For only the second time in the 16-year history of the International Space Station, there are two women on the six-person crew up there. This rarity has sparked some inappropriate, sexist questions of the women, which they have answered with perfect defensive poise.
"I have a question for you ― why don't you ask the question about Alexander's hair, for example," said female Russian Cosmonaut Elena Serova, (pictured at top) to a reporter in September, when asked how she would fix her hair during her ISS stay, and whether she was taking makeup for the trip. Alexander (Samokutyaev) is her fellow crew member, and a male. "I'm sorry, this is my answer. Thank you. More questions?"
U.S. Astronaut Sally Ride (AP Photo)
For those of us old enough to remember back to 1983, the first American female Astronaut, Sally Ride fielded similar questions. She was asked, "Will the flight affect your reproductive organs?" and "Do you weep when things go wrong of the job?" Ride replied to these questions by saying, "You notice I'm not answering. It may be too bad that our society isn't further along and that this is such a big deal." Ride had Bachelors Degrees in English and Physics, as well as a Ph.D. in astrophysics, yet these kind of questions were all that some journalists could think to ask.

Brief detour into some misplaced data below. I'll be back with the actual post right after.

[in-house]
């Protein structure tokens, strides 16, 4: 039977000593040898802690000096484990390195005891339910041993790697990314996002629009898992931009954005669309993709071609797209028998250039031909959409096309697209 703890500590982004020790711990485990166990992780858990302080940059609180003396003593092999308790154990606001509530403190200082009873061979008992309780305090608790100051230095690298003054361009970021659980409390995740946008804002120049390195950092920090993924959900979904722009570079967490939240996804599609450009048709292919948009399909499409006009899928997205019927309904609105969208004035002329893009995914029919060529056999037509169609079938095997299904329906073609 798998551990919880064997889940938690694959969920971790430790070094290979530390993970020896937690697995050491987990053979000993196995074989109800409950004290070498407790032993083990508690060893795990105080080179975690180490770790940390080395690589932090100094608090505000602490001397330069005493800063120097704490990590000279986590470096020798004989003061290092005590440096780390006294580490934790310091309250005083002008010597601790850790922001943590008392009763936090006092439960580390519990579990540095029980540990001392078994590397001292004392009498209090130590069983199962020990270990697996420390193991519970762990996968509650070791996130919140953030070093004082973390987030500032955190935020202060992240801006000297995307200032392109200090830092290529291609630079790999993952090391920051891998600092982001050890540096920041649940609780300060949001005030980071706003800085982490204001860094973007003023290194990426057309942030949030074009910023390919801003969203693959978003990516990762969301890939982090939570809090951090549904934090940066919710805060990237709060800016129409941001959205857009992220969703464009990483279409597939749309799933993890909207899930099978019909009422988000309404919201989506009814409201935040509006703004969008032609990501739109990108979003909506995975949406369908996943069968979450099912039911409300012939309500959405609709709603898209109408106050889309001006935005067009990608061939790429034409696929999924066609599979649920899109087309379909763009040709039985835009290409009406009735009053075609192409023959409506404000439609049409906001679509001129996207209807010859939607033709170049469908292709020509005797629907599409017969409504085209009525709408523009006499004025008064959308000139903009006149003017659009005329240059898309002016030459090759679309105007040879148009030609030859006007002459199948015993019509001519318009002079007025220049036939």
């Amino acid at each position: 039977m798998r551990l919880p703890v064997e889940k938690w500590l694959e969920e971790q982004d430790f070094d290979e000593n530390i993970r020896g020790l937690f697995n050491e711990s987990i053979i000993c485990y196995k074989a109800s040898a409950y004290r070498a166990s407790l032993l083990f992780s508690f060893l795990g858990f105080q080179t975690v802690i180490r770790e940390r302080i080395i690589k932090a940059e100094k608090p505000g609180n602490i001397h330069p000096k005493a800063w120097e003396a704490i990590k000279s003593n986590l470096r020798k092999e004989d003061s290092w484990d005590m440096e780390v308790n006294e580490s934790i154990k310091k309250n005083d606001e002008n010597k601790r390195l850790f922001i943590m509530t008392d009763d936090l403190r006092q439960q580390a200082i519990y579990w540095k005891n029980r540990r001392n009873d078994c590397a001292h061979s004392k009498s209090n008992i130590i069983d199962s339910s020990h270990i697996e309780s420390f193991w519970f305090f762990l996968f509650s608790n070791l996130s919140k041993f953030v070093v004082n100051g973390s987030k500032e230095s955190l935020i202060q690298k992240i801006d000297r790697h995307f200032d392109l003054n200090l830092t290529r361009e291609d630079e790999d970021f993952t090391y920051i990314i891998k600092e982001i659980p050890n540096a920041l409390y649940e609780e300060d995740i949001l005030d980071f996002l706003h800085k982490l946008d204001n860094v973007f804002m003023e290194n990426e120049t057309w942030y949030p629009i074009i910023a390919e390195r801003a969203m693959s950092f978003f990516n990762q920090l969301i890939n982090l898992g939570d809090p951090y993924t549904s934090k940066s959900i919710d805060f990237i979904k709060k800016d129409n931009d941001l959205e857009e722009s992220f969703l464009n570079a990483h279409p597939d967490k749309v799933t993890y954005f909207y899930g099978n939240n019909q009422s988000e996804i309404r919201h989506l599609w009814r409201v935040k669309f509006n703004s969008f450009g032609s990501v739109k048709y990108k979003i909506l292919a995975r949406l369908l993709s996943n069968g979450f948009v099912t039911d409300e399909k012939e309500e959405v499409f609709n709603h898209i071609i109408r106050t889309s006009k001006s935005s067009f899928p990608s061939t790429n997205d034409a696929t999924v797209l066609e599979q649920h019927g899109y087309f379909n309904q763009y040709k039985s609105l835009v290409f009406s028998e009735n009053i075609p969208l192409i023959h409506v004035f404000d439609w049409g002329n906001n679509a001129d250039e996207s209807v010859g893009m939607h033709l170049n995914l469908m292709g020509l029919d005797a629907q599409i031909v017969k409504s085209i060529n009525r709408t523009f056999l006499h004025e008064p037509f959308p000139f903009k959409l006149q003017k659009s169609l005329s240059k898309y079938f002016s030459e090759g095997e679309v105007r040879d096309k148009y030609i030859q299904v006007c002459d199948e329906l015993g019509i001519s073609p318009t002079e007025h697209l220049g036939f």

Italy's Samantha Cristoforetti will join Russia's Surova on the ISS on Monday. (AP Image)
NASA recently published a study on the different ways that Space effects the bodies of men and women, with fascinating results.
Among other results, the study found that women suffer from less hearing loss and visual impairment than their male counterparts. In addition, women are more susceptible to urinary tract infections, while men are more likely to develop kidney stones.
The previous occasion with two women crew members on the ISS was in 2010, when both women were Americans. Russia's Serova (37) was joined in space on Monday morning by Italy's Samantha Cristoforetti (38), who is Italy's first female Astronaut, and also a fighter pilot. She will serve as Flight Engineer for Expeditions 42 and 43, until next May. Cristoforetti's launch was Sunday afternoon from Kazakhstan, along with American astronaut Terry Virts and Russian cosmonaut Anton Shkaplerov. Along with being Italy's first female Astronaut, she is also bringing along the ISS' first espresso machine.
Top image - Russian Astronaut Elena Surova (AP Images)
Paul Thompson is a aviation journalist with over 13 years of experience working in the airline industry, who maintains the website Flight Club for Jalopnik.com. You can contact Paul to submit story ideas, your own "Plane Porn" photos, and comments regarding this or any other aviation topic via email at Paul@Jalopnik.com